*There probably won’t be tear gas or mace sprayed at the event but canisters will likely be present because of security. In a scenario where tear gas is sprayed, be sure to protect your eyes and lungs. Poor water onto your bandana and hold over your nose and mouth as you leave. Don’t attempt to rinse your eyes out with water, seek medical assistance for this first. Because most of the marches have been approved by the city there will likely be medical personnel at the event you attend. If you suspect tear gas could be sprayed at your event, consider wearing glasses instead of contacts.

15. Pack your identification.

CREDIT: shamellbell / Instagram

Having your I.D. on hand is important for everyone, but for trans marchers, it is doubly important that you have identification that matches your gender identity should you run into any emergencies.

16.Stay safe.

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You’ll always want to bring safety to your march, you never know what could happen.

17. Bring a buddy.

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When you go to a big event like this you should never go alone. Stay safe and make sure you have at least one friend who can keep an out for you and vice versa. The buddy system is crucial here.

18. Have a plan

CREDIT: mermaid_katy / Instagram

Hopefully, you won’t get separated from a friend, but there’s a slight chance that you will. Have a plan of where and what time to meet your friends if you do get separated and someone’s phone dies (bring that charger!)

19. Stay away from counter-protesters.

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Anyone who shows up to the march this weekend to counter-protest is looking for a confrontation. Don’t engage with anyone who yells at you or attempts to get violent.

20. Know where your exit points are.

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Again all should run smoothly over the weekend, but should anything negative go down be sure to have an exit strategy. Once you arrive at the march have an idea of where your best exit points are around you to get away if anything happens.

21. Bring your voice.

CREDIT: shamellbell / Instagram

Unless you’re a march organizer you can probably leave your megaphone at home, but definitely bring your voice!

22. Send us your pics!

CREDIT: @50milesmore / isntagram

Don’t forget to share your pics and videos from the march with FIERCE. Send us your photos with the hashtag #FIERCEESMarch and post your images in our comments section on FB!


Read: Survivor Of Florida School Shooting Emma Gonzalez Is Turning Her Anger Into Political Activism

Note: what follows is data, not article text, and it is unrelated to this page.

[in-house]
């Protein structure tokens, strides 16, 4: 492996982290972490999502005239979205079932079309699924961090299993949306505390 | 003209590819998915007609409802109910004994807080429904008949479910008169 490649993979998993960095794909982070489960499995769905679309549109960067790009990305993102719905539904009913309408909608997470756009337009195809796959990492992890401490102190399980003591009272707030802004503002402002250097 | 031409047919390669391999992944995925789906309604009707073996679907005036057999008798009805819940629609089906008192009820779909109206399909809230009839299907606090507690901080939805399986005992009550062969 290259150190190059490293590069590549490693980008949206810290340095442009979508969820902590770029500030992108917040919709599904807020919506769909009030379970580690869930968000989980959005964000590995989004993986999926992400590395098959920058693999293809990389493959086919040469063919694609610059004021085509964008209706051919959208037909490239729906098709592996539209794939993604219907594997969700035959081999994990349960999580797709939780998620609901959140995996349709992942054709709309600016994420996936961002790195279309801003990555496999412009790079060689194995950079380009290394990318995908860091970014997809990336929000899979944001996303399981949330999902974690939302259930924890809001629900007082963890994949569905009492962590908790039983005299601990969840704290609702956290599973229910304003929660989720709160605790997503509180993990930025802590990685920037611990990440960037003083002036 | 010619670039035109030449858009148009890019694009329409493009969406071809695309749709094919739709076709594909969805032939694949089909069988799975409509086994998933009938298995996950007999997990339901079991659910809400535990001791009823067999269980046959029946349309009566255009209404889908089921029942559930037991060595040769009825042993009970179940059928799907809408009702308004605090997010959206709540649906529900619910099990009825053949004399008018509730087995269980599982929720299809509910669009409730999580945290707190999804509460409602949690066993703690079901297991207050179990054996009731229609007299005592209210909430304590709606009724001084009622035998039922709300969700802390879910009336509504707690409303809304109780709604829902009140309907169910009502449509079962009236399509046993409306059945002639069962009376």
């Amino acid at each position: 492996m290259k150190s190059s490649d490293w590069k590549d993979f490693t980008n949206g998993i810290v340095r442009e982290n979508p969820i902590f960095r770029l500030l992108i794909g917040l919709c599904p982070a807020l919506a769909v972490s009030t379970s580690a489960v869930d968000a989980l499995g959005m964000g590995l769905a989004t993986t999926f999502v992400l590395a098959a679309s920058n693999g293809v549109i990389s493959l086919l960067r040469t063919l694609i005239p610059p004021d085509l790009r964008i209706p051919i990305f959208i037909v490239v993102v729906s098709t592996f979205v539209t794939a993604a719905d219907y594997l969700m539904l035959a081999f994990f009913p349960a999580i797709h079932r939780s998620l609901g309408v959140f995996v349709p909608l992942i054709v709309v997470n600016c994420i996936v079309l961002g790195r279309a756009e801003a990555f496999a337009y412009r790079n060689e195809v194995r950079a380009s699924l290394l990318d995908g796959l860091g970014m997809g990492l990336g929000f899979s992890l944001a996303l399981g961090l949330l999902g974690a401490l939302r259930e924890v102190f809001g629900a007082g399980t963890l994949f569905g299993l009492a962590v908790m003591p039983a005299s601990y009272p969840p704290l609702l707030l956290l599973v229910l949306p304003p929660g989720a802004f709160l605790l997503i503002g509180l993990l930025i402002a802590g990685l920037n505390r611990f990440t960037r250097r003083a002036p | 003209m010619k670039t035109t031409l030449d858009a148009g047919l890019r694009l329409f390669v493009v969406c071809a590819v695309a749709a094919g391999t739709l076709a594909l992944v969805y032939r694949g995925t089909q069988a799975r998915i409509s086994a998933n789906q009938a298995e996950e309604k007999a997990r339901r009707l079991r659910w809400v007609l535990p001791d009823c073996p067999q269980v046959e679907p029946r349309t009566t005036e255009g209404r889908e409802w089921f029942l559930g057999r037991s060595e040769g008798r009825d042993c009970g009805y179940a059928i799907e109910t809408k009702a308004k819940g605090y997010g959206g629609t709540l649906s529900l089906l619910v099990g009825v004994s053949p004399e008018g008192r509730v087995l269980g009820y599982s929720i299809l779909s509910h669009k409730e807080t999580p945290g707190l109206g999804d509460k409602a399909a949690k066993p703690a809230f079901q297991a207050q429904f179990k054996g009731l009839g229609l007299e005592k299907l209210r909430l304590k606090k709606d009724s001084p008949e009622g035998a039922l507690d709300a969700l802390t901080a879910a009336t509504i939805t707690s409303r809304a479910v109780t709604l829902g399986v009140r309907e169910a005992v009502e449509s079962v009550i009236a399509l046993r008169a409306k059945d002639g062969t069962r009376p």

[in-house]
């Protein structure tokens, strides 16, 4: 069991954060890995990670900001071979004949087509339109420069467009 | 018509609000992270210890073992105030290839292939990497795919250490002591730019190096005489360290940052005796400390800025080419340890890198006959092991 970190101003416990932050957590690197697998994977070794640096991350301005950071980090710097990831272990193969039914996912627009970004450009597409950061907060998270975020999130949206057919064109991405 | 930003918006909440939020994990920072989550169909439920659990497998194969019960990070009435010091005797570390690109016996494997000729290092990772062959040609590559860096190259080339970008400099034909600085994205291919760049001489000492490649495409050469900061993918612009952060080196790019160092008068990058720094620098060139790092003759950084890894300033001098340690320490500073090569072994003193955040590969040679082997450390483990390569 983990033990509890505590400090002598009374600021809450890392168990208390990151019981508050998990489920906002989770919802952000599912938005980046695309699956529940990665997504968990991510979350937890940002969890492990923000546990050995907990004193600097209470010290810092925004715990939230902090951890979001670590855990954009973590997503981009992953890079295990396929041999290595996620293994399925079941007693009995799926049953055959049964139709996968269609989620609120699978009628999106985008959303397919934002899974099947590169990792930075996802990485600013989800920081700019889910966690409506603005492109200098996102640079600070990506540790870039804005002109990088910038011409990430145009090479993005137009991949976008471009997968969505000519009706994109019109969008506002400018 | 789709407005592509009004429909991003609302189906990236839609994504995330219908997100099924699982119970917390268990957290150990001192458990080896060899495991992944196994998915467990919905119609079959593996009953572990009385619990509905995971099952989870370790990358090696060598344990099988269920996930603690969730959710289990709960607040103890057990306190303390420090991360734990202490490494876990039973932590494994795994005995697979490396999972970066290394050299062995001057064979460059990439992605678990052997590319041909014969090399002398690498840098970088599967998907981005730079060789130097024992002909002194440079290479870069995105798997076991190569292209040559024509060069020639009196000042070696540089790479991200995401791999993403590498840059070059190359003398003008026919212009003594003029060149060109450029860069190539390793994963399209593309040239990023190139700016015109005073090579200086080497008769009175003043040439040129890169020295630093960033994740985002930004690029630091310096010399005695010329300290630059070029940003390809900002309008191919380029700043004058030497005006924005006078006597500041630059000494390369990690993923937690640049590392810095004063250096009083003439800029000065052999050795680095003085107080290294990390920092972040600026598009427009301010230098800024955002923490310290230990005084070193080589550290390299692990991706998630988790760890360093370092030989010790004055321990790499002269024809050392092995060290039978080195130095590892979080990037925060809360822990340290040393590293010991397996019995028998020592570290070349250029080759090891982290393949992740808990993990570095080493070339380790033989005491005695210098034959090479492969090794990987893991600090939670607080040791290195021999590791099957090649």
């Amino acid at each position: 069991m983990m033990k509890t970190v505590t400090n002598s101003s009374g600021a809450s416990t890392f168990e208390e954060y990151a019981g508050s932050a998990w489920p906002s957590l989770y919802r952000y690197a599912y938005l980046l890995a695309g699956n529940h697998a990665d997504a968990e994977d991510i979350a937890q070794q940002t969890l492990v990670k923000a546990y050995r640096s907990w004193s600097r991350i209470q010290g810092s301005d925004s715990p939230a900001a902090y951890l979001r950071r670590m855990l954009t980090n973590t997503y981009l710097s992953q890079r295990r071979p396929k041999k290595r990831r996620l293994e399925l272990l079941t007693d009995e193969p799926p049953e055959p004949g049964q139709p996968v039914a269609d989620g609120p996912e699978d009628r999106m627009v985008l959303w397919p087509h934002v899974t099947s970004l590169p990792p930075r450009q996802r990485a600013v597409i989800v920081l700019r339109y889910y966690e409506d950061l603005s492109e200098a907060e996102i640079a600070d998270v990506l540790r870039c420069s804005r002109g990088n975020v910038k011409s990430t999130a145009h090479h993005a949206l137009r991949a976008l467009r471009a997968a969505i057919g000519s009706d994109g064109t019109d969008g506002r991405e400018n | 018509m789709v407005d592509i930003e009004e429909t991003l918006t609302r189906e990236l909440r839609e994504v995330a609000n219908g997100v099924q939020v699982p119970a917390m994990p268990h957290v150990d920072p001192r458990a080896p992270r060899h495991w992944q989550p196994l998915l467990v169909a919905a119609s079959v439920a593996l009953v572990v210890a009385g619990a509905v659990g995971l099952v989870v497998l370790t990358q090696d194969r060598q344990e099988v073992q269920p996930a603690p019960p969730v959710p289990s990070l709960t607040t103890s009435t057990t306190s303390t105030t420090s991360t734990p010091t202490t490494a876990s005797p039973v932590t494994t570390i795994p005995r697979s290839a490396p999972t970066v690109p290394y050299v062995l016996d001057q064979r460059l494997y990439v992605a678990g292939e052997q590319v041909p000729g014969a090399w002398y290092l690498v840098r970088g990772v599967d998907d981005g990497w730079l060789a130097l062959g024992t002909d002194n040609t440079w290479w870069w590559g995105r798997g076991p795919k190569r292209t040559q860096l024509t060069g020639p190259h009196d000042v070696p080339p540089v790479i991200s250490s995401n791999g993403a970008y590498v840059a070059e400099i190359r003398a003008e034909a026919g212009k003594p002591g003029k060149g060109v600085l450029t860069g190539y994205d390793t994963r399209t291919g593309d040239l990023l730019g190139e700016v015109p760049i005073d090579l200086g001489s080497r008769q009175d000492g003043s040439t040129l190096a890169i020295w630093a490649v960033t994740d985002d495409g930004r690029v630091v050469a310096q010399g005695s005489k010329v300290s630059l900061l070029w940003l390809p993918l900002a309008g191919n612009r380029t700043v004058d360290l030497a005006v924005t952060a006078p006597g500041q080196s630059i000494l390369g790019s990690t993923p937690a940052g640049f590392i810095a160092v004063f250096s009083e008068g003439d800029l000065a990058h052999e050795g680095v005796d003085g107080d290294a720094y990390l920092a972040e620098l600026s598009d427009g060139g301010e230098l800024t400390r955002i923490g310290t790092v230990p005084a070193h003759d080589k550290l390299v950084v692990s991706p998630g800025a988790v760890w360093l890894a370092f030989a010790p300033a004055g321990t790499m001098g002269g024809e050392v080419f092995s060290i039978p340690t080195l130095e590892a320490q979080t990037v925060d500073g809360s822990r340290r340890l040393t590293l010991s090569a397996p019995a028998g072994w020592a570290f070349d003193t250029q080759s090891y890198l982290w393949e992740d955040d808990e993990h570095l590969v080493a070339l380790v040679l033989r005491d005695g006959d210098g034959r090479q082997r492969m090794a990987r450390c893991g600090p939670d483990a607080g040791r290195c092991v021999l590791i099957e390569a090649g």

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Victoria Cruz Sees Hope For The Future Of LGBTQ+ Rights 50 Years After She Witnessed The Stonewall Riots

Things That Matter

Victoria Cruz Sees Hope For The Future Of LGBTQ+ Rights 50 Years After She Witnessed The Stonewall Riots

iamsamkirk / Instagram

The history of Gay Rights in the country date back to the late ’60s and the epicenter was Manhattan. The core fighters of the LGBTQ community include Marsha P. Johnson, Scott G. Brown, Sylvia Rivera, and a slew of other pioneers. The sad thing is this generation has passed or will very soon, which is why we have to honor their legacy while they’re still alive. One of those people is an inspiring person in our Latinx community.

Victoria Cruz, who is in her 70s, is a survivor of the Stonewall Riots and is still very much a part of the fight for LGBTQ rights.

Instagram/@marinadelbey

Cruz, who was born in Puerto Rico, is one of 11 children that grew up in New York. While Cruz was born a male, she knew since she was in high school that she was a woman. Back in the ’60s, that was no easy thing to admit, yet her Puerto Rican family supported her transition.

While her family and close community were supportive, Cruz faced immense hardships including harassment from the police, and later in the ’90s, she was assaulted.

Instagram/@hispanic_history_

Four of her coworkers physically assaulted her, which left her in ruins.

“I was very angry. Very angry,” Cruz said in an interview with Vanity Fair in 2017. “The worst part of it is that I couldn’t feel the ground beneath me, and added that she was “was contemplating suicide,” at the time.

But she overcame that tough time and is recognized as a leader in the movement for Gay Rights.

Yet, despite the hate and violence she faced, Cruz pushed on standing up for her LGBTQ+ family.

“I used to go to St. Vincent’s on my lunch hour…and I would see her,” Cruz told The Advocate. “She called to me, ‘Victoria, come here.’ And she always called me Dickie, you know, so when she said, ‘Victoria come here,’ I knew that she meant business. I sat down, and she looked at me. She said, ‘Try to keep the community together because we are our own worst enemy. And there’s power in numbers.’ And then she said, ‘The world will come up to try to divide us, and when you divide a community, you conquer it. So try to keep the community together.’”